To avoid this nightmare scenario, make sure you regularly rake off any snow from the roof edge, as this will help to prevent any ice dams forming. On the other hand, if you hear any complaints from your roof, such as pops and creaks, it would be a good idea to get an expert in to check and assist you in a more thorough removal.

Be Gentle

This last point relates to ice buildup and people who like to take care of things themselves. You may be tempted to remove icicles from roofing and gutters, but we would advise you to let them melt at their own pace. If there is no noticeable sign of structural damage around them, then they can usually be left alone or at least can wait until an expert arrives to help.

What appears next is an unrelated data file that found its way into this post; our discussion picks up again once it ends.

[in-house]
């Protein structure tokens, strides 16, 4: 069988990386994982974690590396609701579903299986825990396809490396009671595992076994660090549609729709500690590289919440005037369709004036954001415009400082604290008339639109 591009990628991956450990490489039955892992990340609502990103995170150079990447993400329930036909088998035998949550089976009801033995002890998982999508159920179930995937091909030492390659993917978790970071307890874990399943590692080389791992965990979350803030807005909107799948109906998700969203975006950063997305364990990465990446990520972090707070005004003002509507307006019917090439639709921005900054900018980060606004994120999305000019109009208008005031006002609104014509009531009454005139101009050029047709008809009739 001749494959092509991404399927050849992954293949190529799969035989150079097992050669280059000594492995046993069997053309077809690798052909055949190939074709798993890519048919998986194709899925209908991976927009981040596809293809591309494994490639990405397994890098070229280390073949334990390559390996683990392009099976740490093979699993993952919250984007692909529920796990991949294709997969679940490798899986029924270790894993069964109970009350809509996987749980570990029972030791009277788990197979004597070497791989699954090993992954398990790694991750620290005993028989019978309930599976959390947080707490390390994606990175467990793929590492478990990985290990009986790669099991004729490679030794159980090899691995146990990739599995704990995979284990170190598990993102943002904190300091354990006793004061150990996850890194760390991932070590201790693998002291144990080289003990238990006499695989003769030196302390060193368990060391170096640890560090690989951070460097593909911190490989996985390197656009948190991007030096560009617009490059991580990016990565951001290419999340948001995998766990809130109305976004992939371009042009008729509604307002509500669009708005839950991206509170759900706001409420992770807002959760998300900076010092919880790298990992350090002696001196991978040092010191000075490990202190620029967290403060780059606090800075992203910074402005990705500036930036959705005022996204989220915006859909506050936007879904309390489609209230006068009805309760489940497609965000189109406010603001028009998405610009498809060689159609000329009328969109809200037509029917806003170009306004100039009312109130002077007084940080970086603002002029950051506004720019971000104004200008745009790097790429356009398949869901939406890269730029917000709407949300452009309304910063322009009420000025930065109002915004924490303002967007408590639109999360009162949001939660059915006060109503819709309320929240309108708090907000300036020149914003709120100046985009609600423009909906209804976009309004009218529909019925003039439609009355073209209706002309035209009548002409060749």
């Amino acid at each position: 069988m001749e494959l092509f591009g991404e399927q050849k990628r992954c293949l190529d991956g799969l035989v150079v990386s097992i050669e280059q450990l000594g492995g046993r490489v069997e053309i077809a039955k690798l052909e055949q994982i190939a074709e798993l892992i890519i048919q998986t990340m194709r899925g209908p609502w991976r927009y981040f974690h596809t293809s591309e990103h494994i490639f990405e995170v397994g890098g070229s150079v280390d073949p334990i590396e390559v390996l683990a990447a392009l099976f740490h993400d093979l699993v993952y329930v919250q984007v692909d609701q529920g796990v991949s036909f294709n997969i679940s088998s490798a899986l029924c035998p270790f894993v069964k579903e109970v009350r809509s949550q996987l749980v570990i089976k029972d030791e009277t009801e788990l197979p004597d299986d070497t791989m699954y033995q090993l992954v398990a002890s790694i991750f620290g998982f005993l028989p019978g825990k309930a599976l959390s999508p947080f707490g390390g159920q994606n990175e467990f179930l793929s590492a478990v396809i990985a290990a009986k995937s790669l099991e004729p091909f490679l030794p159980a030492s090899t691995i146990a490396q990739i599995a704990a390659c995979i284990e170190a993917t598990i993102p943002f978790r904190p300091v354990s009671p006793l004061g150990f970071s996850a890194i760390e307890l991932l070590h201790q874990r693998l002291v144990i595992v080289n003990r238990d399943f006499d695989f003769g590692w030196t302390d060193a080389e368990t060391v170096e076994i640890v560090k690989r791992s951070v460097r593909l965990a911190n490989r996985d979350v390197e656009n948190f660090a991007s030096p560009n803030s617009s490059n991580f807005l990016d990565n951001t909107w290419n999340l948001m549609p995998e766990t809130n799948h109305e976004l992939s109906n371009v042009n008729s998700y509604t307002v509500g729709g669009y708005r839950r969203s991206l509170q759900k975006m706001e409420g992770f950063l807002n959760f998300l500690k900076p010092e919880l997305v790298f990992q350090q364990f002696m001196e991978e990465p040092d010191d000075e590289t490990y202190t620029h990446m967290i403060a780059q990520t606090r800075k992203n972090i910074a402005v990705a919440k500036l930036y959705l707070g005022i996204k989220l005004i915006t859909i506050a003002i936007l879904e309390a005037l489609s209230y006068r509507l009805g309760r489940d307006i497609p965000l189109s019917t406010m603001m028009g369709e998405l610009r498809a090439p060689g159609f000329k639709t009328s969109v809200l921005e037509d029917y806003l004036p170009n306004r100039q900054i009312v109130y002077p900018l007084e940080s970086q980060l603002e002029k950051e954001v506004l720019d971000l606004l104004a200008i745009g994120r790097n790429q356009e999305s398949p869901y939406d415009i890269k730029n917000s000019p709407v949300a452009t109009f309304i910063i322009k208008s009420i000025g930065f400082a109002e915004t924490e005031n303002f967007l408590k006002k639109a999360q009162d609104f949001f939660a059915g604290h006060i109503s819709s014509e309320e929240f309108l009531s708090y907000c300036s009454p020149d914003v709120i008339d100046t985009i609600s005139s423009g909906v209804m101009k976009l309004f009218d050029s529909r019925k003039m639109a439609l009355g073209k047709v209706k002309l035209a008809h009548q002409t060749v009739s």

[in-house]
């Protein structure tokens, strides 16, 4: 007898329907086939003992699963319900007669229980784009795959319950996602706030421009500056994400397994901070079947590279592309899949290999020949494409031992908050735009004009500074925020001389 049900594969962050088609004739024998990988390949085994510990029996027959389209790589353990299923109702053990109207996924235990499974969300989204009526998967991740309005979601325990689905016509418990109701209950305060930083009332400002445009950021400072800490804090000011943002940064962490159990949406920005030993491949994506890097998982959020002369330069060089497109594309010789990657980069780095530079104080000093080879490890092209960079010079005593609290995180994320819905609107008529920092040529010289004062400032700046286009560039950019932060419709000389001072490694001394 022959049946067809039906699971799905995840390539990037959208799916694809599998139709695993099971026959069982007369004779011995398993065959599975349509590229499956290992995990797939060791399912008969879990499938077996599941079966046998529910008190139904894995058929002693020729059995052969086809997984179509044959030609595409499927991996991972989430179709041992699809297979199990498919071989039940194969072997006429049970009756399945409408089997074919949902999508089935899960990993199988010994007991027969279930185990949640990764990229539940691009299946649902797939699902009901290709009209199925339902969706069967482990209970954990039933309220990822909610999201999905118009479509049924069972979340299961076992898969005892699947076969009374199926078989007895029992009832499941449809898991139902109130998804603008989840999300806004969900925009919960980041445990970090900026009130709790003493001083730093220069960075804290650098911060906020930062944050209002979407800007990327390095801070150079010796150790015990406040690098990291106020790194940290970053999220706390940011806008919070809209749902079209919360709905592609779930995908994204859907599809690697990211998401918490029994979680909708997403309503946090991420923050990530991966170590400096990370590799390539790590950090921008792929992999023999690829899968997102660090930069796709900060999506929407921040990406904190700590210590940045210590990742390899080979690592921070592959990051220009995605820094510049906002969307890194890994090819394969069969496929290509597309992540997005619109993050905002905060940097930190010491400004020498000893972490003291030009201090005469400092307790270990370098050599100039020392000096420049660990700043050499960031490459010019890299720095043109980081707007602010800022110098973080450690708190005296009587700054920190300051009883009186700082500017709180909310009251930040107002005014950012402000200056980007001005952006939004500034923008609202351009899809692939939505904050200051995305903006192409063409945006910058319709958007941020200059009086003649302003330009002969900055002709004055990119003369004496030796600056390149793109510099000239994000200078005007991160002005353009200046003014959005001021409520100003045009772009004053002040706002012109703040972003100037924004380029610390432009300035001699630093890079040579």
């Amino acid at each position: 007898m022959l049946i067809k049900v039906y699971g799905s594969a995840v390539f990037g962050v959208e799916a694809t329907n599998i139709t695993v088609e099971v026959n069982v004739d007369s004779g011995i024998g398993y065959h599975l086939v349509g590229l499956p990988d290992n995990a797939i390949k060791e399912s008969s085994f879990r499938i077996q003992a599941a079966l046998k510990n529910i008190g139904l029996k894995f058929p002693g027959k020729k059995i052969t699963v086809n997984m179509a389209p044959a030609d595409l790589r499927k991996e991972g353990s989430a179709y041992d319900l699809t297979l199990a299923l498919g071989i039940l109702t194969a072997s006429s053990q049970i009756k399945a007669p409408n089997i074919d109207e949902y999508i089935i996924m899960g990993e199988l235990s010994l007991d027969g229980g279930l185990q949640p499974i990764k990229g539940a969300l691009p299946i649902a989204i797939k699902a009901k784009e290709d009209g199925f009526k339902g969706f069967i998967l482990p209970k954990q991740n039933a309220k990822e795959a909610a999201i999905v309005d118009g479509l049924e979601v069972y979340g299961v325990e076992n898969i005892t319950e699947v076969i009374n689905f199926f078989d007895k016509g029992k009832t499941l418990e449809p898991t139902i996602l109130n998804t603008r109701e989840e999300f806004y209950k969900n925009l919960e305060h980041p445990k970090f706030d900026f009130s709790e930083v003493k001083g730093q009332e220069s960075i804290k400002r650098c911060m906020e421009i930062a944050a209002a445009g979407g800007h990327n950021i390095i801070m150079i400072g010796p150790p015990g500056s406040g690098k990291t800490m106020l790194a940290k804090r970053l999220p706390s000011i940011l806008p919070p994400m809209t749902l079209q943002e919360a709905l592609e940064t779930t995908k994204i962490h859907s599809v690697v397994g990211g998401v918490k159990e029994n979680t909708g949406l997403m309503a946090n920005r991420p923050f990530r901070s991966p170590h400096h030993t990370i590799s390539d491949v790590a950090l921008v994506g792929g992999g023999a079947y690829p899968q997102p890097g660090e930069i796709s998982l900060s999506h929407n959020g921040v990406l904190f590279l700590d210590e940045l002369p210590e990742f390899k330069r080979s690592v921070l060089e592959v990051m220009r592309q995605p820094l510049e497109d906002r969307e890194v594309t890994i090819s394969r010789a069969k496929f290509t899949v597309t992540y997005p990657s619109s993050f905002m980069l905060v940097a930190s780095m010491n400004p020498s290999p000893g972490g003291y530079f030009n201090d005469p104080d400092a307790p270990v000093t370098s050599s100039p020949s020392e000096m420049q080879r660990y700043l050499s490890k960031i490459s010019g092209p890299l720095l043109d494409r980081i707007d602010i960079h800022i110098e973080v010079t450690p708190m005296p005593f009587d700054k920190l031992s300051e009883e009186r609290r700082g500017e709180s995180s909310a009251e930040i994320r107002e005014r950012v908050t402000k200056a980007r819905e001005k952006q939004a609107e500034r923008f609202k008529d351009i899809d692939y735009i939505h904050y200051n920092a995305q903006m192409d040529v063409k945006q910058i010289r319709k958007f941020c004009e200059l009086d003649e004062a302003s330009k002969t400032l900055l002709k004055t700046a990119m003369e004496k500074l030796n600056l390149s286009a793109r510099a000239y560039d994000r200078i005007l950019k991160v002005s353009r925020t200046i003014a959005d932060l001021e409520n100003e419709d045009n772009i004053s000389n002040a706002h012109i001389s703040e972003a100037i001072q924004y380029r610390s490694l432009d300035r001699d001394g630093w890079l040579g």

Finally, always be careful when dealing with ice and snow on your roof, as it can be very unpredictable. Gently rake the snow from the edges of the roof and definitely don’t go onto the roof yourself unless you are appropriately trained and have the right equipment.


Storm Damage

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While your roof is designed to withstand the elements, some storms are more intense than others. There are signs to look for when you believe there may have been damage to your roof. Please be safe when inspecting your roof—possibly view from a window inside the house or use binoculars from the ground. If in doubt, call a professional roofing contractor. Owens Corning™ Roofing has a network of Preferred Contractors. Click here to find a Preferred Contractor member in your area.


Wind damage: